Family offices are accustomed to the challenges of change. So how can they seamlessly transition to the next generation of family members?
- Family offices are facing a period of significant change as a new generation of leaders prepares to assume control.
- We have identified a series of soft and hard integration measures that will help families achieve a smooth transition.
- These measures are essential to preserving the assets that underpin a family’s wealth and harmony, its legacy and values.
The challenges of the last 18 months have caused a rising tide of next generation owners to assume active roles within family offices. Like athletes who have been preparing for competition, they are stepping into an arena for which they have been preparing for over months, years and sometimes decades.
As offices get ready to integrate the new generation and leverage their skills and expertise, what actions can owners and executives take to ensure a smooth transition?
Integration: acknowledging the challenges
One of the hallmarks of the rising generation is an increasing demand for accountability and transparency across every layer of the family office’s activities. Already, many next-gen members are directly involved in adapting and developing existing structures and processes. However, negotiating change is seldom straightforward – especially when it involves people.
We recommend a number of hard and soft measures that can help family offices smooth the integration process, from measures that put the family office’s culture front and center to ensuring that the family office’s structure is robust enough to negotiate the changes that lie ahead. These approaches are linked to four cornerstones:
1. Strategy and vision
Family offices can be presented with different visions for their wealth, which vary according to the branch or generation of owners they support. For some owner groups, the value of staying together as a family group can become lost, especially during periods of turmoil. We see an increasing number of family offices playing an educational role to reinforce how a family’s unified vision for using its wealth helps the organization achieve its strategic objectives while supporting future generations.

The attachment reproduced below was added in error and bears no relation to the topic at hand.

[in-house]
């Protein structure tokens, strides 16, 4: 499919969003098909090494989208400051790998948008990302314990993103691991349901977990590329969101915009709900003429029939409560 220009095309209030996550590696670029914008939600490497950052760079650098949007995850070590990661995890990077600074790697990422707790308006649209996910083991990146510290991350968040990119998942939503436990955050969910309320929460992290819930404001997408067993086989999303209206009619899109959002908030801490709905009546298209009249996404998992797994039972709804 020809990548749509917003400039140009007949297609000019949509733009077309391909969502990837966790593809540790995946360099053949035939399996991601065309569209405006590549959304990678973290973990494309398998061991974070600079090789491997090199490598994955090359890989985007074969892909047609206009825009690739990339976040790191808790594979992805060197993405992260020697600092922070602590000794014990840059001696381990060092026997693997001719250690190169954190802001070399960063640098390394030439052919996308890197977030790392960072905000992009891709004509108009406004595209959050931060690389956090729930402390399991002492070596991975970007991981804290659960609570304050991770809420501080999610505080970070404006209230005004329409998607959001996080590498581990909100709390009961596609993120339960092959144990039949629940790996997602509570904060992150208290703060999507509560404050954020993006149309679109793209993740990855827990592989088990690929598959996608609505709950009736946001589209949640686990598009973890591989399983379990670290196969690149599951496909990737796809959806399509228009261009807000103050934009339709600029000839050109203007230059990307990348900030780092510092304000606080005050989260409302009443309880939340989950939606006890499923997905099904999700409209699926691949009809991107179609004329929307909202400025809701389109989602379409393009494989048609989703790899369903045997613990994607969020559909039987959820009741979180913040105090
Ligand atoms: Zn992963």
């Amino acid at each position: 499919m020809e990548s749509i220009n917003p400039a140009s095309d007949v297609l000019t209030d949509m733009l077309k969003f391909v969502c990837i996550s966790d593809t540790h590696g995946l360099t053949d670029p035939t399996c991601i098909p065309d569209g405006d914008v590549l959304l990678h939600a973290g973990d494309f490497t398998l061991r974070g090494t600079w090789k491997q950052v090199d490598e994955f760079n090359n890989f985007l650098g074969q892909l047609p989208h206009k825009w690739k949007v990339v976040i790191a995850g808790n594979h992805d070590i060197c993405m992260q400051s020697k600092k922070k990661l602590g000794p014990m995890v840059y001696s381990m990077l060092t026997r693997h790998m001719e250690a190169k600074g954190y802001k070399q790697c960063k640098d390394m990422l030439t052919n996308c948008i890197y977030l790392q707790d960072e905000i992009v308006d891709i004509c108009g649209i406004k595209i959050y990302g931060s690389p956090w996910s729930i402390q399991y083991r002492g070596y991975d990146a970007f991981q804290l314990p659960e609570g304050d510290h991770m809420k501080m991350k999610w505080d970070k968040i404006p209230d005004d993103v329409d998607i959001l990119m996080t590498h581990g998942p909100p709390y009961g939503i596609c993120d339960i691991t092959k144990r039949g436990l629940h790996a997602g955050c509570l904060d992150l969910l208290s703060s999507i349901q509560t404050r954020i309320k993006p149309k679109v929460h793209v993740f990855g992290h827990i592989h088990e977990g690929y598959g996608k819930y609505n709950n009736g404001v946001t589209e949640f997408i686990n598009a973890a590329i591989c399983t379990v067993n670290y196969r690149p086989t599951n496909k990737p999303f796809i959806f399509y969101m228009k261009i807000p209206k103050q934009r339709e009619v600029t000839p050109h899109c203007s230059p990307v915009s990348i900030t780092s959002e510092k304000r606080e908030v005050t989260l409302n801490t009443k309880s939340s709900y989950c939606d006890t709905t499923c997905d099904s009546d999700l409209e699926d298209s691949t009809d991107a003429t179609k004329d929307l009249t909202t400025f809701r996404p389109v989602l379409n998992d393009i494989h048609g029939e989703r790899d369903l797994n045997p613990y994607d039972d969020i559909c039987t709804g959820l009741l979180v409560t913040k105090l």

Robust governance structures can ensure that the family’s wealth, philanthropy and underlying assets are managed in line with the owners’ expectations, needs and guiding principles. It is important to assess the structural and operational governance for each independent entity as well as the family office’s combined organizational structure in terms of effectiveness, decision making, risks, control and oversight.
The integration of next-generation members often catalyzes a review of the structures that hold the family’s wealth, as they seek to evaluate the alignment between their long-term vision, strategy and the ability to minimize tax and regulatory risk. At the same time, there is an accelerating move away from unnecessary complexity.
The new generation of owners have different expectations for how time is spent, both in their own lives but also in the family office itself. This is reflected in their assessment of current processes, the roles and responsibilities within the office, and how these support the agreed family vision, purpose and strategy.
Cultural measures: emphasising the human factor
The EY organization recently explored the topic of family office culture in a virtual panel discussion attended by the EY NextGen network of family business leaders. Held in collaboration with the Hong Kong University of Science and Technology (HKUST), the discussion was hosted by Professor Roger King, Senior Advisor and Founding Director of the Tanoto Center for Asian Family Business and Entrepreneurship Studies at HKUST Business School. During the discussion, Professor King highlighted the importance of the 3Ps to family businesses: preservation of family wealth, preservation of family harmony, and preservation of family legacy and values.